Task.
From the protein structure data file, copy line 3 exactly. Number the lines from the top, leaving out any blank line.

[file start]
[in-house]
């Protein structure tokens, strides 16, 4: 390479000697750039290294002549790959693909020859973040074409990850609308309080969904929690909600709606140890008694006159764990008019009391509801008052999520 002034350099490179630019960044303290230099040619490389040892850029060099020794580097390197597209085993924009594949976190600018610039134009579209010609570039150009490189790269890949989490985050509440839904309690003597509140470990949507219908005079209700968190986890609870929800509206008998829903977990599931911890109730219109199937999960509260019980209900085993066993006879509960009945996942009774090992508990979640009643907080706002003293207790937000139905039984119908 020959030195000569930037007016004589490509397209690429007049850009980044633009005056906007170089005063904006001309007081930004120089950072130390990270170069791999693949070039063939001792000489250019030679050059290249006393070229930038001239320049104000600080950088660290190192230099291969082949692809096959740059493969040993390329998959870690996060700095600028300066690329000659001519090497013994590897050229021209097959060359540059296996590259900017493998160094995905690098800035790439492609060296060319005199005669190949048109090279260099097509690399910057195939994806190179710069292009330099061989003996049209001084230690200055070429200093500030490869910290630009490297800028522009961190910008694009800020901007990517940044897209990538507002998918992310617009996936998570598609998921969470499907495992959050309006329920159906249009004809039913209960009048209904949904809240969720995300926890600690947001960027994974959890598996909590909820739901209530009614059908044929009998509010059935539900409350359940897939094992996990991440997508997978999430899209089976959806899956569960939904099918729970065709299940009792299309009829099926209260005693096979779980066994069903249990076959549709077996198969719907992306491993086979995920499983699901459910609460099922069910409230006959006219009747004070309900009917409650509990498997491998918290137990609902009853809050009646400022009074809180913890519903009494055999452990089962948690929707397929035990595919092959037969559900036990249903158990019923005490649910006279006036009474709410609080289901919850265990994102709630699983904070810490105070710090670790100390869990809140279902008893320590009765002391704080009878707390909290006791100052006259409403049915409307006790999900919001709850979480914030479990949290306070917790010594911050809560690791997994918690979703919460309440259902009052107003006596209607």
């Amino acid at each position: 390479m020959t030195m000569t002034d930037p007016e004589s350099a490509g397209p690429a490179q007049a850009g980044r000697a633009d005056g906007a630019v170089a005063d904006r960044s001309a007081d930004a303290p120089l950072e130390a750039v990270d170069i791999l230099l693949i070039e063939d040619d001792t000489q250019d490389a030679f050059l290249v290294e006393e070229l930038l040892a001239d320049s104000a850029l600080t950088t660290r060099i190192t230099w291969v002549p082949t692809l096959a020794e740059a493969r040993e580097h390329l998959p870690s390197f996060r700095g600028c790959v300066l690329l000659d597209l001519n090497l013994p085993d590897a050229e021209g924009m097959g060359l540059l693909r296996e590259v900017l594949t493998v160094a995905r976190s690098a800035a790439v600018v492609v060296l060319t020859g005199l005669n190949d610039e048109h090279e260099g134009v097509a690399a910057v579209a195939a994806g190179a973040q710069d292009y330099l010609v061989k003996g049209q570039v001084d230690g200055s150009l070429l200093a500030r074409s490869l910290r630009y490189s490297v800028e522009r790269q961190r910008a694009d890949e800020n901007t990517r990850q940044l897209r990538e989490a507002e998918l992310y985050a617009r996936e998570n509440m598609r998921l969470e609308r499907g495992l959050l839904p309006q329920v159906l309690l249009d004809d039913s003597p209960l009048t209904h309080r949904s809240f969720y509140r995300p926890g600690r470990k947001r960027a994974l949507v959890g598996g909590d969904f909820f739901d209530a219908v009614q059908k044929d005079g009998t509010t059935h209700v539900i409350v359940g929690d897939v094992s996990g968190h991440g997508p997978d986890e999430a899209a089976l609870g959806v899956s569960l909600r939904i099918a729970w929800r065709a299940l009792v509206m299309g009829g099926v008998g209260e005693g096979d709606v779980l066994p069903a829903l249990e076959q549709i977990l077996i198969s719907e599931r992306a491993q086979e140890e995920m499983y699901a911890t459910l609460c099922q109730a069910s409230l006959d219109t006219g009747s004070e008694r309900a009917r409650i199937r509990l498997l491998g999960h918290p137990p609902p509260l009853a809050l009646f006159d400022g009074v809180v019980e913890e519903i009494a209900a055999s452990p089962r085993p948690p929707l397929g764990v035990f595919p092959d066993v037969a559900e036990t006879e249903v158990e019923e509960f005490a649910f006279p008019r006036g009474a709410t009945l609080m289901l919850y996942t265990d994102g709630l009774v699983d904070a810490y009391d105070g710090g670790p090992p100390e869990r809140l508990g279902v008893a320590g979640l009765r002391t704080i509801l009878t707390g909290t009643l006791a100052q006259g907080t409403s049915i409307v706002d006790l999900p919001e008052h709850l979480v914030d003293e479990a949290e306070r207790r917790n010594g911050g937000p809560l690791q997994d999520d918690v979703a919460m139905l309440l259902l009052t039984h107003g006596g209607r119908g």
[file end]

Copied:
């Amino acid at each position: 390479m020959t030195m000569t002034d930037p007016e004589s350099a490509g397209p690429a490179q007049a850009g980044r000697a633009d005056g906007a630019v170089a005063d904006r960044s001309a007081d930004a303290p120089l950072e130390a750039v990270d170069i791999l230099l693949i070039e063939d040619d001792t000489q250019d490389a030679f050059l290249v290294e006393e070229l930038l040892a001239d320049s104000a850029l600080t950088t660290r060099i190192t230099w291969v002549p082949t692809l096959a020794e740059a493969r040993e580097h390329l998959p870690s390197f996060r700095g600028c790959v300066l690329l000659d597209l001519n090497l013994p085993d590897a050229e021209g924009m097959g060359l540059l693909r296996e590259v900017l594949t493998v160094a995905r976190s690098a800035a790439v600018v492609v060296l060319t020859g005199l005669n190949d610039e048109h090279e260099g134009v097509a690399a910057v579209a195939a994806g190179a973040q710069d292009y330099l010609v061989k003996g049209q570039v001084d230690g200055s150009l070429l200093a500030r074409s490869l910290r630009y490189s490297v800028e522009r790269q961190r910008a694009d890949e800020n901007t990517r990850q940044l897209r990538e989490a507002e998918l992310y985050a617009r996936e998570n509440m598609r998921l969470e609308r499907g495992l959050l839904p309006q329920v159906l309690l249009d004809d039913s003597p209960l009048t209904h309080r949904s809240f969720y509140r995300p926890g600690r470990k947001r960027a994974l949507v959890g598996g909590d969904f909820f739901d209530a219908v009614q059908k044929d005079g009998t509010t059935h209700v539900i409350v359940g929690d897939v094992s996990g968190h991440g997508p997978d986890e999430a899209a089976l609870g959806v899956s569960l909600r939904i099918a729970w929800r065709a299940l009792v509206m299309g009829g099926v008998g209260e005693g096979d709606v779980l066994p069903a829903l249990e076959q549709i977990l077996i198969s719907e599931r992306a491993q086979e140890e995920m499983y699901a911890t459910l609460c099922q109730a069910s409230l006959d219109t006219g009747s004070e008694r309900a009917r409650i199937r509990l498997l491998g999960h918290p137990p609902p509260l009853a809050l009646f006159d400022g009074v809180v019980e913890e519903i009494a209900a055999s452990p089962r085993p948690p929707l397929g764990v035990f595919p092959d066993v037969a559900e036990t006879e249903v158990e019923e509960f005490a649910f006279p008019r006036g009474a709410t009945l609080m289901l919850y996942t265990d994102g709630l009774v699983d904070a810490y009391d105070g710090g670790p090992p100390e869990r809140l508990g279902v008893a320590g979640l009765r002391t704080i509801l009878t707390g909290t009643l006791a100052q006259g907080t409403s049915i409307v706002d006790l999900p919001e008052h709850l979480v914030d003293e479990a949290e306070r207790r917790n010594g911050g937000p809560l690791q997994d999520d918690v979703a919460m139905l309440l259902l009052t039984h107003g006596g209607r119908g």